How You Got Videogames Wrong: Your Brain is a Bad Game
Pissing you off in installments, the monthly series “How You Got Videogames Wrong” delves beyond appearances into the slimy interior of The God’s Truth (about videogames). This month, a three-part series that seeks to comprehend your comprehending.
Here’s a thesis for ya: If you want better games, be better people. I don’t mean more discerning, though that’s part of it, for sure. I mean be an anti-dickbag, a “mushroom kingdom upon a hill,” to adapt Winthrop’s adaptation of the Sermon on the Mount. Or just the Sermon on the Mount. Or just whatever.
Real talk, we think games are places for our brains to play when in truth our brains are places for games to. And most of us are packing Duke Nukem Forever. Often do we demand better games, pine for, dream of, but less often do we actively alter the brainscape that houses these games, the game running on our end, that makes them meaningful. And I’m not just talking the old saw about player expectations. I’m, well…I’m talking morals.
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Ah but morals in the John Gardner sense, of course…not the kooky, snake-charming sense. Which is to say, morals that pertain to how we access, generate, and comprehend art. For Gardner, this can be summarized in the oft-quoted, “True art is by its nature moral,” an appeal to the critic and creator alike to see art as that which “explores, open-mindedly, to learn what it should teach,” and furthermore that which is the “struggle of thought.” In short, Gardner is asking us to both treat art as a person, and to be ourselves the kind of person art is.
“Well, great,” sez you, “how in the hell do we do that?” I agree. Gardner, for all his talk, doesn’t really indicate the origin of this “immorality,” not beyond the ambiguous ye ol’ folly of man. And without knowing where the ticking comes from, you’ll never fix the engine. So, I would like to put forth the culprit of our moral failing: The path of least resistance, that predisposition of all natural things to move toward minimum effort, that why? of lightning forks and raindrops. An especially pertinent failing given that our medium-o’-choice is the physical narrative.
You see, above all else, the human brain is exceedingly good at three primary things: (1) Detecting patterns, (2) turning said patterns into categories, and (3) collapsing both in order to conserve energy expenditure. That’s why, for instance, you call all women “bitches,” why you’ll call me a “fag feminist punk” for noting that you call all women “bitches,” and why I assumed that about you in the first place. It’s like a sad version of the already sad habit loop: We cue off a broad topic, immediately defer to a preset routine regarding said topic, and then get rewarded with not having to think about it anymore. And though we like to assume such polar thinking is confined to political talk, the truth is that we do this, like, all day every day. Your decision to consume rather than produce. POLR. Your suspicions of the minority living down the hall. POLR. Nearly every single thing about you down to your basic psychological functions. POLR.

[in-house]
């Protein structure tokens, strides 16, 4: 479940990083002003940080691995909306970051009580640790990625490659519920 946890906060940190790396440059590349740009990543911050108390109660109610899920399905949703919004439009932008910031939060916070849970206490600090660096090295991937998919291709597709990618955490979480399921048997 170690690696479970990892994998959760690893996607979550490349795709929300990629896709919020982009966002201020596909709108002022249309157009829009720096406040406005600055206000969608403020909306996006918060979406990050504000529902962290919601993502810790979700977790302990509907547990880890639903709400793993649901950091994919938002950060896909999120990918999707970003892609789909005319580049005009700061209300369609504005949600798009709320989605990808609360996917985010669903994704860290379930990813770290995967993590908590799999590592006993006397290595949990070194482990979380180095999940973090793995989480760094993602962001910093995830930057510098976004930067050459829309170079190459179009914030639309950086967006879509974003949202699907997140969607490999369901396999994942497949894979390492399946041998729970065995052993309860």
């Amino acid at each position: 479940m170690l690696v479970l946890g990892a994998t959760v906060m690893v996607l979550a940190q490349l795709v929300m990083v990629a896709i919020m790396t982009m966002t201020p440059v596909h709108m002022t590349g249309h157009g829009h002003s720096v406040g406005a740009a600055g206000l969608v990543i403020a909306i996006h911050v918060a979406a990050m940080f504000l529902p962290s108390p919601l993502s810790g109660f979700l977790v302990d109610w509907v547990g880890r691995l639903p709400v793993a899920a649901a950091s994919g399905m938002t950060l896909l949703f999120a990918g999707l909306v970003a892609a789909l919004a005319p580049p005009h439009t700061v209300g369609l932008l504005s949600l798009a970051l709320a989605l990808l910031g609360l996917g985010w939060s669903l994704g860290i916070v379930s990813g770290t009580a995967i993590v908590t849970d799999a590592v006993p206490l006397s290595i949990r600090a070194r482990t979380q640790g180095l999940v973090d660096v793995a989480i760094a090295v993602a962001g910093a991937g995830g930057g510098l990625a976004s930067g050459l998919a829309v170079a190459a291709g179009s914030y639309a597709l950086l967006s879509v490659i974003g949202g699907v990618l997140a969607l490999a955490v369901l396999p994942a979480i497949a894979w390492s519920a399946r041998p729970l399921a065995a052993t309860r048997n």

Add to this then the “real world” energy of physical motion and we have on our hands a medium that just begs you to take the short path. It’s why I have rarely taken a corner in GTA the way I do in real life (i.e. not through a hotdog cart): I don’t need to. And when I have it’s only been a shifting of the Principle of Least Action from imitating movement in an un-consequential space to imitating myself in a consequential one. And it ain’t just GTA, and it ain’t just me. The vast majority of choices we make in games are unconscious choices, and the vast majority of those are based, in one way or another, on the path of least resistance.
And it is just that fact (as we’ll see next week in Part One) which makes games so damn interesting…